It is Day 5 in our COVID-19 self-isolation. I have cleaned off my desk, my drafting table, and one large pile by my drafting table. It is time now to ::dramatic music stinger:: clean out the electronics drawer.

I will liveblog this for your entertainment.

10:08 am

We begin.

This drawer has been the repository for lots and lots of stuff. As you will see as we go through it, the deepest layers are practically pre-Internet.

10:14 am

Here’s the drawer in full panoply on my drafting table.

Right off the bat you can see my dilemma. This is my old iPad 2 that used to provide the music out in the labyrinth.

However, it can no longer be updated, nor will it allow items like Pandora to be updated.  What am I to do with this thing? It doesn’t need to stay in the drawer, and that’s the #1 decision being made today. Into the LATER box it goes for eventual resale/recycling.

10:28 am

Here’s the keyboard/stand that went with the iPad.

Still useful? Probably. So here’s a pro tip about cleaning out a repository like this: touch everything once, make a decision, then put it in the appropriate pile. Since this requires some testing to make a final decision, I’m starting a TEST pile.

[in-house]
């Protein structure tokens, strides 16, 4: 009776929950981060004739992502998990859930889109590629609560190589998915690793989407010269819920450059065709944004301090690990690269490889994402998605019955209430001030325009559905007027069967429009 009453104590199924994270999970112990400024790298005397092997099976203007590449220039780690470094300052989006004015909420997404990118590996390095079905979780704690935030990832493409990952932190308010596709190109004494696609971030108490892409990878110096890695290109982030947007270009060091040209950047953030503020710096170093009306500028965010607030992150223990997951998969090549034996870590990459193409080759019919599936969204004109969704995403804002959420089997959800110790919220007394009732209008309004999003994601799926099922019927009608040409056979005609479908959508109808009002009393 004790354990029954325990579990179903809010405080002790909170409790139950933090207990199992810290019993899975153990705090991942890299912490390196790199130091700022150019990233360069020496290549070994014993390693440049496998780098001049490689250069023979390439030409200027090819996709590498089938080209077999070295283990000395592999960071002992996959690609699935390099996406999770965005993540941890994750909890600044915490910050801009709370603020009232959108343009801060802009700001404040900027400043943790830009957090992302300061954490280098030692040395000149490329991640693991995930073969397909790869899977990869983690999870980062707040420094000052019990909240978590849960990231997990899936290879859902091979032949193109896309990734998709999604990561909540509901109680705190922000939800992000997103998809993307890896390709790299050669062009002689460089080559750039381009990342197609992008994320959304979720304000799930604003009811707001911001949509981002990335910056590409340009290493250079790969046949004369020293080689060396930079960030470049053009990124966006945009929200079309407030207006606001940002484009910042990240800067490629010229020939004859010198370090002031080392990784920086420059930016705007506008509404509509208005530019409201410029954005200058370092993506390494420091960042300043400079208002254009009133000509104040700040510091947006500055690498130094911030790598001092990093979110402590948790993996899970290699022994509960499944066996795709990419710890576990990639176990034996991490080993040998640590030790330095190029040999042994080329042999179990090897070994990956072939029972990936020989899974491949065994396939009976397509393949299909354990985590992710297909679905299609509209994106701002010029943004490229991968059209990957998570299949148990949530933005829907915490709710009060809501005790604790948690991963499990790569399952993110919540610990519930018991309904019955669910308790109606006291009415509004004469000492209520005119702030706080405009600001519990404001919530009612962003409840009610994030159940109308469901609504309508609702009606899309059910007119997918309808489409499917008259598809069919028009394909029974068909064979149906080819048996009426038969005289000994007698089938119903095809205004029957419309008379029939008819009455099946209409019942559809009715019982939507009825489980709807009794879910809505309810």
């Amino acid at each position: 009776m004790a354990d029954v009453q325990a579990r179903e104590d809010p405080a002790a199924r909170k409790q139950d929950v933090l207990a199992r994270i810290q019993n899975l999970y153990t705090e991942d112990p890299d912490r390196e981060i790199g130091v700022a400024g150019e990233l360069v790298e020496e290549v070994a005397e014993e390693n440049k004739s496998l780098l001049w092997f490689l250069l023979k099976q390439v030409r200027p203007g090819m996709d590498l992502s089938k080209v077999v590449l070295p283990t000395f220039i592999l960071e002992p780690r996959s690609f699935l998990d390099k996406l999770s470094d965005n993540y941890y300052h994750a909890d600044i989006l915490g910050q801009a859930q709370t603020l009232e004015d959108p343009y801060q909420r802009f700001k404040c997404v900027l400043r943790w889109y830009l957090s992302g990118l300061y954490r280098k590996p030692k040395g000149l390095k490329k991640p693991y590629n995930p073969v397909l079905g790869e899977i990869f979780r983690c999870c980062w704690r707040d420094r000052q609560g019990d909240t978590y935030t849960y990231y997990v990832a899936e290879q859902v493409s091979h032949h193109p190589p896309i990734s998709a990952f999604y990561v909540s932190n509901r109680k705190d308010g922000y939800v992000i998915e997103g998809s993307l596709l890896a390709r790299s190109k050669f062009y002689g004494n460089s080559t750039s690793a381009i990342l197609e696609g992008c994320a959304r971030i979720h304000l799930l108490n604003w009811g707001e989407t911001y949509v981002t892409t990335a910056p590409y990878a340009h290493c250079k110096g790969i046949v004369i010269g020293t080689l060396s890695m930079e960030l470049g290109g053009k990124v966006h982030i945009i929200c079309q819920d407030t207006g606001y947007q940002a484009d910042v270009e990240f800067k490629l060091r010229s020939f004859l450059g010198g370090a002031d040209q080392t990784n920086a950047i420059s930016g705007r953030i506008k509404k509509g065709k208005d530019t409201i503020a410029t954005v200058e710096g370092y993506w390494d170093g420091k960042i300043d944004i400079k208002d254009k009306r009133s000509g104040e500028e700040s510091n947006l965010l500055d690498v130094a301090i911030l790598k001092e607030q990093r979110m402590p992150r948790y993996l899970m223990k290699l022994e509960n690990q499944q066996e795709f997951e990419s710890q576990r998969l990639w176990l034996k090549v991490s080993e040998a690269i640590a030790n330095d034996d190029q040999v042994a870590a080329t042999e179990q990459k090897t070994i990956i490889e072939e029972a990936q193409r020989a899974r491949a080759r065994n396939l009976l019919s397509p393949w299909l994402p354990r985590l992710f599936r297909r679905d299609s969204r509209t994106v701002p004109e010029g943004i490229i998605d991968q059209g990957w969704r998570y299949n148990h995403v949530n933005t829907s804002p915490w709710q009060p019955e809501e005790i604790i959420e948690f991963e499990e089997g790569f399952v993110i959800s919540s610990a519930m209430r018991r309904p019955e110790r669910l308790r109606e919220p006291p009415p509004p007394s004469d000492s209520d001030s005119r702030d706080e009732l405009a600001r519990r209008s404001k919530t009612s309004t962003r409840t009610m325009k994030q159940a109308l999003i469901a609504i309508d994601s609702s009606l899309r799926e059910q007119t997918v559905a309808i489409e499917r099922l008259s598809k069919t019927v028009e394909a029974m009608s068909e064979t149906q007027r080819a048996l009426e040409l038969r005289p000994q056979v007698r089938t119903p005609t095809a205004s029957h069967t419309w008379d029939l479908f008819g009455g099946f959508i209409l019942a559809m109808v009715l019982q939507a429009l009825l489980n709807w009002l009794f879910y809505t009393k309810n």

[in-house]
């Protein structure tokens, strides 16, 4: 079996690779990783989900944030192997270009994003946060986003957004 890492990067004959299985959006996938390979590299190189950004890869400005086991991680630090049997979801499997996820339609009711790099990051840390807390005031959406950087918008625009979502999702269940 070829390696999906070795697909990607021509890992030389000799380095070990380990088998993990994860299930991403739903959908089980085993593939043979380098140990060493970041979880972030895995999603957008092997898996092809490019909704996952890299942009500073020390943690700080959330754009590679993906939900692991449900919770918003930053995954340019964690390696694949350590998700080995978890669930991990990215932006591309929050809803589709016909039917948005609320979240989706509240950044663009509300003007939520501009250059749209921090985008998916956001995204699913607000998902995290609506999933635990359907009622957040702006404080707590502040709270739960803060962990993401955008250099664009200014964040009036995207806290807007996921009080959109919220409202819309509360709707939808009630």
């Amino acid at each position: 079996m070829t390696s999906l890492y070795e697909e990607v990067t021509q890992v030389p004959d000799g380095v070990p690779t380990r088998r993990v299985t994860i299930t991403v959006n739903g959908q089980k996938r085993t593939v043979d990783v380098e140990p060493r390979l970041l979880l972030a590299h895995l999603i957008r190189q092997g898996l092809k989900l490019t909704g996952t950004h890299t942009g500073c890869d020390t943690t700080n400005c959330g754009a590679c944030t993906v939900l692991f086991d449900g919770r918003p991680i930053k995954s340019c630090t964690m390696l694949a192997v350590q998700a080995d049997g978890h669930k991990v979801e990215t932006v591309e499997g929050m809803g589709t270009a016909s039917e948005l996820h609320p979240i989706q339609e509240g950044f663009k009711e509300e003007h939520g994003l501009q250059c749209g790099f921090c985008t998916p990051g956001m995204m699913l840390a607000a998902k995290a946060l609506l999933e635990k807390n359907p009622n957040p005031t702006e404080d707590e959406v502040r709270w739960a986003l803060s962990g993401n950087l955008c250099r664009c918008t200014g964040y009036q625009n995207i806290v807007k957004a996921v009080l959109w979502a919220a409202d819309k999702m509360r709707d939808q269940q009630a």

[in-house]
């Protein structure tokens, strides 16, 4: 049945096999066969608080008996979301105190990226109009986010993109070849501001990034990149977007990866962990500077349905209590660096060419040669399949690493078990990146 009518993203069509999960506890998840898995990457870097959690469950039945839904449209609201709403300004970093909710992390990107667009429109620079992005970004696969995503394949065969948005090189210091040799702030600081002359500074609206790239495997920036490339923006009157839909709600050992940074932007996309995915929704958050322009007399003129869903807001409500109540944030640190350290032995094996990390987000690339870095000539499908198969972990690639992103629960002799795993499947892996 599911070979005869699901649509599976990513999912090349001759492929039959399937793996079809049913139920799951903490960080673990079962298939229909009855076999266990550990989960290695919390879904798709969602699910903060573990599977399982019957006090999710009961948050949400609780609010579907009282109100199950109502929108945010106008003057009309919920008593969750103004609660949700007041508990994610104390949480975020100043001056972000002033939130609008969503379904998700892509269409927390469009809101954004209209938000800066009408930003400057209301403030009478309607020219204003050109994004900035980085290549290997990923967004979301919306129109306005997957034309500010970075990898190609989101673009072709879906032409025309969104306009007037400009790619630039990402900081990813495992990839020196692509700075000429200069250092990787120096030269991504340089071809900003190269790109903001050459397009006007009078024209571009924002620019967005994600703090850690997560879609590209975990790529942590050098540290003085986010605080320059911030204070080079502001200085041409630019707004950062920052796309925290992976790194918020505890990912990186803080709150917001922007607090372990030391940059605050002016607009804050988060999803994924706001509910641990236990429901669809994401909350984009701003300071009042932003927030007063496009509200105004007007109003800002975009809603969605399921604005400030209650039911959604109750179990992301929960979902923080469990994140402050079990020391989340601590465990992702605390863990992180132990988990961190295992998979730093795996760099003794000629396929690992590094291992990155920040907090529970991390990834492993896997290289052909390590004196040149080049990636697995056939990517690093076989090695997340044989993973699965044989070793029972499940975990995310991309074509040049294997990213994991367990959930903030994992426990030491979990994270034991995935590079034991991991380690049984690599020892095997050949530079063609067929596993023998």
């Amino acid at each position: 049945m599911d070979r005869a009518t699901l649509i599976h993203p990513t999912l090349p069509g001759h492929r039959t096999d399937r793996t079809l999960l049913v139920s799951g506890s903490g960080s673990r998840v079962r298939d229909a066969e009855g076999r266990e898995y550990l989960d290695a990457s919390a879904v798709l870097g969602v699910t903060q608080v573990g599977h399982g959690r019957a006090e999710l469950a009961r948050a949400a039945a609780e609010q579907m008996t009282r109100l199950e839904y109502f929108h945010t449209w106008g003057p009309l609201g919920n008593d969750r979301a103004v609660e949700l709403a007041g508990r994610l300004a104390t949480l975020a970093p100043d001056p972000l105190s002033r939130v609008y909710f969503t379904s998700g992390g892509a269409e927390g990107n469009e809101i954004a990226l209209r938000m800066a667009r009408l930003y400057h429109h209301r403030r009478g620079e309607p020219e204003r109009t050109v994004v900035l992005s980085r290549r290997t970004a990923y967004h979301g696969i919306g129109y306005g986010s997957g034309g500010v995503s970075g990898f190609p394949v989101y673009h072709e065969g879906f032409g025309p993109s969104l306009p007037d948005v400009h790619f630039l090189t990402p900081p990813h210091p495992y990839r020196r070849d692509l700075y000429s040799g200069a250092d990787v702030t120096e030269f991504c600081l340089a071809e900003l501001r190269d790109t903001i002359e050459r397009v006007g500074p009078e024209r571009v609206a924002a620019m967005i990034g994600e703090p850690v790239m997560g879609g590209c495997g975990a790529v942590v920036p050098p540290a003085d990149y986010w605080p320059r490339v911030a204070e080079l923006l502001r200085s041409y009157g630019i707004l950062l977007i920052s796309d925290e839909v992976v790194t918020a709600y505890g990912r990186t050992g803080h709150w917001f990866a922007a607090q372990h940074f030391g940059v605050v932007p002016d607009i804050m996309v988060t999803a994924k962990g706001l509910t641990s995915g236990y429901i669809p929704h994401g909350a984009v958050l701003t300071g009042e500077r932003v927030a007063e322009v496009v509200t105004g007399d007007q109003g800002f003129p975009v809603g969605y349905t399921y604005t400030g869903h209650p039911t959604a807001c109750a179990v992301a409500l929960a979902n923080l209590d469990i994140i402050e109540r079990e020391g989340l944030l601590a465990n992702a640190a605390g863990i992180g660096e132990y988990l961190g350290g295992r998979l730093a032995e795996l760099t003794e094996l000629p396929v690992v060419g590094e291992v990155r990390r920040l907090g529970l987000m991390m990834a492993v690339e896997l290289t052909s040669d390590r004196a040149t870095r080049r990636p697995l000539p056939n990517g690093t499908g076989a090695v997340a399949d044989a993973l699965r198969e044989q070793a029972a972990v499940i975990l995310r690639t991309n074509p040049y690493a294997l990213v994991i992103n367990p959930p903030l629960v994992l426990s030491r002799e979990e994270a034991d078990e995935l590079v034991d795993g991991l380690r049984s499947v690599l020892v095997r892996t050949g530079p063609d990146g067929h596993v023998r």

The first layer is the most recent and consists of obvious KEEP items.

My new projector.

Our external CD drive. (Thanks, Apple.)

My rangefinder that I use to estimate distances when laying out the burn.

10:49 am

No, it’s not taking me this long to clean out the drawer. It’s taking me this long to document it, edit the photos, upload them, and then comment. APPRECIATE MY LABOR HERE, PEOPLE.

We’re still in the KEEP layer.

Headsets.

These look like random flotsam, but they’re actually part of a kit that I kind of have to go with the projector. I’ve learned from the past: show up with all the cables and connectors.

Okay, this one’s a puzzler. It has flotsam from last summer’s trip to Grand Canyon: room key for our cabin at Bright Angel Lodge; emergency diarrhea medication; a car USB plug; and what appear to be prior flotsam from aforesaid projector kit: plug covers and a ¿remote control case? No matter. This is the new projector baggie.